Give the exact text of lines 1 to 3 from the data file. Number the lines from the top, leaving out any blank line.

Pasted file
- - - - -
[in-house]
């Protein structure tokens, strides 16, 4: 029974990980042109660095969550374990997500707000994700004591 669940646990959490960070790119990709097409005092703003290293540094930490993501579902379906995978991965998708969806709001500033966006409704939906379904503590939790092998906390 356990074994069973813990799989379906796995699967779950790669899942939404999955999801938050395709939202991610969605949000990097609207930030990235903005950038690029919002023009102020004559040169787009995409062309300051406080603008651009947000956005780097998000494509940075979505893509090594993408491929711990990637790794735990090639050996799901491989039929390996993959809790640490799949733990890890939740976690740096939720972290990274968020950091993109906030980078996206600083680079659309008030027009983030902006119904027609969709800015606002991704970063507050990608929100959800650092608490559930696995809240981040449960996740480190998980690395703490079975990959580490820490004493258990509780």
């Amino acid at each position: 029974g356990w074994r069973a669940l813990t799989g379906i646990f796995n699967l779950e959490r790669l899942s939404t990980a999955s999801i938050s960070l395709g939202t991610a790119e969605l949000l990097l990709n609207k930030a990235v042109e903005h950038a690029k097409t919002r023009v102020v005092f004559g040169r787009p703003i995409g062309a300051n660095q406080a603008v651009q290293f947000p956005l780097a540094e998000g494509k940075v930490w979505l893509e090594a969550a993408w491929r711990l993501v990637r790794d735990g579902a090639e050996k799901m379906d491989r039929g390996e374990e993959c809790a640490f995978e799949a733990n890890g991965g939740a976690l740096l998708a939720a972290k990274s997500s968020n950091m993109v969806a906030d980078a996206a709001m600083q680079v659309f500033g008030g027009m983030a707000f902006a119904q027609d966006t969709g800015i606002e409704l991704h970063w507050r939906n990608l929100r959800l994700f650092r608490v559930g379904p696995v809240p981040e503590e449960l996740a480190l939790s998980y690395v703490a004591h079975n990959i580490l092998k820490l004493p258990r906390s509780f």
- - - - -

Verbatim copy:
[in-house]
């Protein structure tokens, strides 16, 4: 029974990980042109660095969550374990997500707000994700004591 669940646990959490960070790119990709097409005092703003290293540094930490993501579902379906995978991965998708969806709001500033966006409704939906379904503590939790092998906390 356990074994069973813990799989379906796995699967779950790669899942939404999955999801938050395709939202991610969605949000990097609207930030990235903005950038690029919002023009102020004559040169787009995409062309300051406080603008651009947000956005780097998000494509940075979505893509090594993408491929711990990637790794735990090639050996799901491989039929390996993959809790640490799949733990890890939740976690740096939720972290990274968020950091993109906030980078996206600083680079659309008030027009983030902006119904027609969709800015606002991704970063507050990608929100959800650092608490559930696995809240981040449960996740480190998980690395703490079975990959580490820490004493258990509780």
């Amino acid at each position: 029974g356990w074994r069973a669940l813990t799989g379906i646990f796995n699967l779950e959490r790669l899942s939404t990980a999955s999801i938050s960070l395709g939202t991610a790119e969605l949000l990097l990709n609207k930030a990235v042109e903005h950038a690029k097409t919002r023009v102020v005092f004559g040169r787009p703003i995409g062309a300051n660095q406080a603008v651009q290293f947000p956005l780097a540094e998000g494509k940075v930490w979505l893509e090594a969550a993408w491929r711990l993501v990637r790794d735990g579902a090639e050996k799901m379906d491989r039929g390996e374990e993959c809790a640490f995978e799949a733990n890890g991965g939740a976690l740096l998708a939720a972290k990274s997500s968020n950091m993109v969806a906030d980078a996206a709001m600083q680079v659309f500033g008030g027009m983030a707000f902006a119904q027609d966006t969709g800015i606002e409704l991704h970063w507050r939906n990608l929100r959800l994700f650092r608490v559930g379904p696995v809240p981040e503590e449960l996740a480190l939790s998980y690395v703490a004591h079975n990959i580490l092998k820490l004493p258990r906390s509780f």